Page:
The word “dependency” carries a negative connotation in the development/ministry world. It is considered “bad” and something to absolutely avoid. For the next few weeks, we are going to learn about dependency: what is it, how do we avoid it, and do we always need to avoid it?
What is dependency?
Harmful dependency begins when we (outsiders) come into a community and begin doing things for community members that they can do for themselves. With good intentions, we become the decision makers and implementers of solutions to people’s problems. We enter a community, see the problems (from our perspective), propose solutions (based on our ideas), and either do the solution ourselves or oversee it in a way that ensures that our goals are being carried out.
This approach to relief and development raises all kinds of red flags.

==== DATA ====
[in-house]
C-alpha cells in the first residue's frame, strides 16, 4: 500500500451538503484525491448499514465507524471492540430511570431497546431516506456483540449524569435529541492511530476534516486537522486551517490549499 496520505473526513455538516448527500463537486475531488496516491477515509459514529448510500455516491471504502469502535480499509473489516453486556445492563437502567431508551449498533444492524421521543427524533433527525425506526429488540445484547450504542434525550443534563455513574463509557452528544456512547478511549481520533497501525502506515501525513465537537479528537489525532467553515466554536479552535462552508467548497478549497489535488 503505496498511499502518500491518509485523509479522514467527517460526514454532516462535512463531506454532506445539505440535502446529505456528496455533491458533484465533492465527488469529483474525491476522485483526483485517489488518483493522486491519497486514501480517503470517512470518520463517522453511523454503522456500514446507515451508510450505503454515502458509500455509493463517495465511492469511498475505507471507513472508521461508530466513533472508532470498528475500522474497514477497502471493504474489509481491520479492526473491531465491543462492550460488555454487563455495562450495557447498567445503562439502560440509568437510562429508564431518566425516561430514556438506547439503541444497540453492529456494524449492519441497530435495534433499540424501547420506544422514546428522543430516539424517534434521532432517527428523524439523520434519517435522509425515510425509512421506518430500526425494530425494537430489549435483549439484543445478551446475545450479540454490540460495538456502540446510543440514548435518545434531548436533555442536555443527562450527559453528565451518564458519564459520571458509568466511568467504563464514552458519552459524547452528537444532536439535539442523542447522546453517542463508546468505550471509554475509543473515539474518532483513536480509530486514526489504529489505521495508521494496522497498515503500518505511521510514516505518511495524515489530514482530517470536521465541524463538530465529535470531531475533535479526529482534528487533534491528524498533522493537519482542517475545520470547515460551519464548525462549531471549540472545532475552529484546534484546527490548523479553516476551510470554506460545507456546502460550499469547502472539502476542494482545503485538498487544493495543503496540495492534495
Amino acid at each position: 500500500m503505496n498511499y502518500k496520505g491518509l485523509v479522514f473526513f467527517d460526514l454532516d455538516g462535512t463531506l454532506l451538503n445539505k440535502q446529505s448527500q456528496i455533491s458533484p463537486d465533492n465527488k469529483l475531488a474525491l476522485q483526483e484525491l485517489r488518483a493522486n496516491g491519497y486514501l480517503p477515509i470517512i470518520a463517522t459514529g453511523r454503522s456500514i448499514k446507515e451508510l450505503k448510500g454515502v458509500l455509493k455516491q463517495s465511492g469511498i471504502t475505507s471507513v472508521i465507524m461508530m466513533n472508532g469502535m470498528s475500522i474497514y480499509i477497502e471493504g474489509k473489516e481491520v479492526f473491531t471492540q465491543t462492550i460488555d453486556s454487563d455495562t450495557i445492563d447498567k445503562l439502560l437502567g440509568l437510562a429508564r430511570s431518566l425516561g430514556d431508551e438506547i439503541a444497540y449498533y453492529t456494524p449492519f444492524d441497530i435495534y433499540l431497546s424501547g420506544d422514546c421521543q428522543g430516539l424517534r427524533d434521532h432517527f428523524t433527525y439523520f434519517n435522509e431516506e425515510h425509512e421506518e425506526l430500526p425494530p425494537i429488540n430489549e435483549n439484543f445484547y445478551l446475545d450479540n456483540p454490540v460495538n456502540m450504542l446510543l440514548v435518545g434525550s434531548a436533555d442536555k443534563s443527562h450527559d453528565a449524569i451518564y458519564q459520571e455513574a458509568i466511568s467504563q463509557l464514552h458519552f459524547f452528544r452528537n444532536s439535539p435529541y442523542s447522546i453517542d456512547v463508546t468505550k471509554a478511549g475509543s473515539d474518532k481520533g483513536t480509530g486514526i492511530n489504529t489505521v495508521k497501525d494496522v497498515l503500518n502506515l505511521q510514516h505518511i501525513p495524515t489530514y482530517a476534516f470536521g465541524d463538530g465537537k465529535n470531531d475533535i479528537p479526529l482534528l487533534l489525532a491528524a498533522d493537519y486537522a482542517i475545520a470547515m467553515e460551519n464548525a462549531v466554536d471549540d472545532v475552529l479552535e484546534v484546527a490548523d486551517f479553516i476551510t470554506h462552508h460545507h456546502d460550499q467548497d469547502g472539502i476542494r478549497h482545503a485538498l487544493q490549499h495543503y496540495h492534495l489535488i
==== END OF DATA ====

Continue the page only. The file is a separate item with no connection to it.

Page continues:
- This approach takes away the local people’s responsibility for the development of their communities and the dignity associated with it.
- It devalues the local people’s capital such as abilities, resources, and creativity.
- It tends to rob people of any future ability to address the thousands of other issues facing them.
Creating dependency devalues the community members as people and communicates to them that they are helpless, less than complete, and deficient, in need of help from others because they can’t solve their own problems.
Solving perceived problems as an outsider not only harms the local people whose poor self-image is already damaged, but it can be harmful to us as the outsiders. We ride in on our white horses of science, technology, and capitalism to save the day, reinforcing a “savior” mentality in us. This savior mentality turns the focus of the development project from the community’s need for interdependence and dependency on God to (harmful) dependency on us, the visitors.
What are some common types of dependency we face and need to avoid?
How can we avoid dependency issues?
Are there good types of dependency?
I’m glad you asked! We will cover these questions and more in our next few blogs.